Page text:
- If you miss a payment, you could find your bank raises your credit card interest rate because of the ‘delinquency’. Increases of up to 5-10% are not unheard of.
What Can I Do About Rising Interest Rates?
The single biggest and best thing you can do to prevent or mitigate being impacted by interest rate increases is to pay down as much of your debt as possible – and even if you’re mainly carrying debts not likely to be impacted by rate hikes, the sooner you get out of debt the better.
- Calculate your “Rule of 60 Math”: Add up your total (non-mortgage) debt then divide that number by 60.
- Is that figure a monthly payment you could afford to pay so that you’ll have your debt paid off in five years (60 months)?
- If that hypothetical payment is not affordable for you, or you think it would be difficult to consistently manage, connect with a Licensed Insolvency Trustee about your options for dealing with debt – especially if you’re already in (or are approaching) a position of being over-extended.
- If you’re a mortgage holder, you may want to research options for locking in your mortgage to a fixed rate. Though often more expensive in the long-term, a fixed rate mortgage can give you certainty for your budget.
- Be sure to shop around for the best rates and consider using a mortgage broker.
- Proceed with caution if you’re considering restructuring your debts with consolidation loans or balance transfers – it’s important to fully understand the full costs of borrowing before signing any documents.
- If your credit history has been impacted by an unfavourable debt to income ratio you may find it difficult to qualify for a line of credit or consolidation loan at a low interest rate, or at all.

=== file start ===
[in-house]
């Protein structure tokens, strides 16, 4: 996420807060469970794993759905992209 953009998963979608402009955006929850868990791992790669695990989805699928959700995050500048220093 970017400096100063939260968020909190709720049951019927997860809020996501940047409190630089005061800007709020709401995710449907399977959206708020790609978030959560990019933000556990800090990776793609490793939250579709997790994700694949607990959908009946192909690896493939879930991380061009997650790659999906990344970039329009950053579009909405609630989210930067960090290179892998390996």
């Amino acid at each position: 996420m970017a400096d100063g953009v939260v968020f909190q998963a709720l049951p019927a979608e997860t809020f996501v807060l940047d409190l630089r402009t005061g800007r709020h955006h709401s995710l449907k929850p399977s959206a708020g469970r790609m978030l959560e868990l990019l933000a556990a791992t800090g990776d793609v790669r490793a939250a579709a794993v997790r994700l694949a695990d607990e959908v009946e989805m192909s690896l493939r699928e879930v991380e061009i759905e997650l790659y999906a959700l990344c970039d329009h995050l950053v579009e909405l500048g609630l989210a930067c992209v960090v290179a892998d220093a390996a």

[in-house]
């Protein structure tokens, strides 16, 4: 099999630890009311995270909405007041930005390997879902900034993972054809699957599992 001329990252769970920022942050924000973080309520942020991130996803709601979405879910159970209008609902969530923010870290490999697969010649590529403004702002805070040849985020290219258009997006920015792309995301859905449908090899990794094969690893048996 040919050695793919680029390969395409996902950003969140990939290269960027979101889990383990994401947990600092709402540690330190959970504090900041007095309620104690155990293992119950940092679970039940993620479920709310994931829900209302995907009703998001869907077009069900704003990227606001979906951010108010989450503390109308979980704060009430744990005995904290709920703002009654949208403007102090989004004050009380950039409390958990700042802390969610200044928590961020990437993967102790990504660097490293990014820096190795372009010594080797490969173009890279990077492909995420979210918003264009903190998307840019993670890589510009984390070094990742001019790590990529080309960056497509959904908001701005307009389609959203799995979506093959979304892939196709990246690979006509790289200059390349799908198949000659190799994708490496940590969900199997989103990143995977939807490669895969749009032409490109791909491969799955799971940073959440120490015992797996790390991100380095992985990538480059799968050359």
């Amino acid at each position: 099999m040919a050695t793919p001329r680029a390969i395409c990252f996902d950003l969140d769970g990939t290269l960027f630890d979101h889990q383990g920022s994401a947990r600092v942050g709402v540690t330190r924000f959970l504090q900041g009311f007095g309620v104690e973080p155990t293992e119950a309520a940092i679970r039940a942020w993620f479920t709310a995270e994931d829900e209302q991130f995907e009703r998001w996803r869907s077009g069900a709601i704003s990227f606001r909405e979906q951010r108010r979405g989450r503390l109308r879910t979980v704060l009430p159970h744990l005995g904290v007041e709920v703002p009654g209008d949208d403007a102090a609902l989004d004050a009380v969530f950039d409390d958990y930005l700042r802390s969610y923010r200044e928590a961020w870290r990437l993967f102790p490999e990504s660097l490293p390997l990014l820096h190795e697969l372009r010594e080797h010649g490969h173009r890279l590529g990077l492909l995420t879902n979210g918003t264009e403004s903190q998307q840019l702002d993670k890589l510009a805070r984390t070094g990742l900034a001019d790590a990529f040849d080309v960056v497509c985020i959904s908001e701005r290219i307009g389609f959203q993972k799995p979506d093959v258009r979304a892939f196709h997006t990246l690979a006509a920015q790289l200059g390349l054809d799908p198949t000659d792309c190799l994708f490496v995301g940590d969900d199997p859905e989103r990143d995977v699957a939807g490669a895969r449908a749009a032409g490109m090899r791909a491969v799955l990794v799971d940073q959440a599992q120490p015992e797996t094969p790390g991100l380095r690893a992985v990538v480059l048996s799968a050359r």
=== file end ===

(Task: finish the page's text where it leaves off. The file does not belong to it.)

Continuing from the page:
- Make sure you can realistically stick to the budget needed to get your debt paid off and are not simply delaying an inevitable cash-crunch.
Consolidate and Cut Your Debt – Without Borrowing
Although you might consider a new loan or line of credit, a Consumer Proposal provides a welcome alternative to consolidate your debt without turning to more borrowing and paying interest charges:
- A Consumer Proposal allows you to pay off your consolidated debts without any further interest charges, and your creditors will agree to accept repayment of typically as little as 20-50% of your balance due, in full settlement of your accounts.
- Virtually all types of debts can be consolidated and reduced with a Consumer Proposal – from credit cards to lines of credit, overdrafts, income tax debt, CERB overpayments, student loans and more.
- Your credit history or credit score are not factors for eligibility, and no co-signer is needed.
- You can pay off a Consumer Proposal early at any time without penalty.
Licensed Insolvency Trustee Blair Mantin Talks Interest Rates and Debt Solutions
Sands & Associates President and Licensed Insolvency Trustee Blair Mantin joined Global News and Breakfast Television Vancouver to discuss what Canadian consumers should know about interest rates and debts, including what you can do to deal with problem debt. Watch the clips here:
Sands & Associates’ local office network serves communities across BC, and our full suite of debt help services is available online, by phone, or in-person. Connect today at no cost to discuss your situation and learn about your options.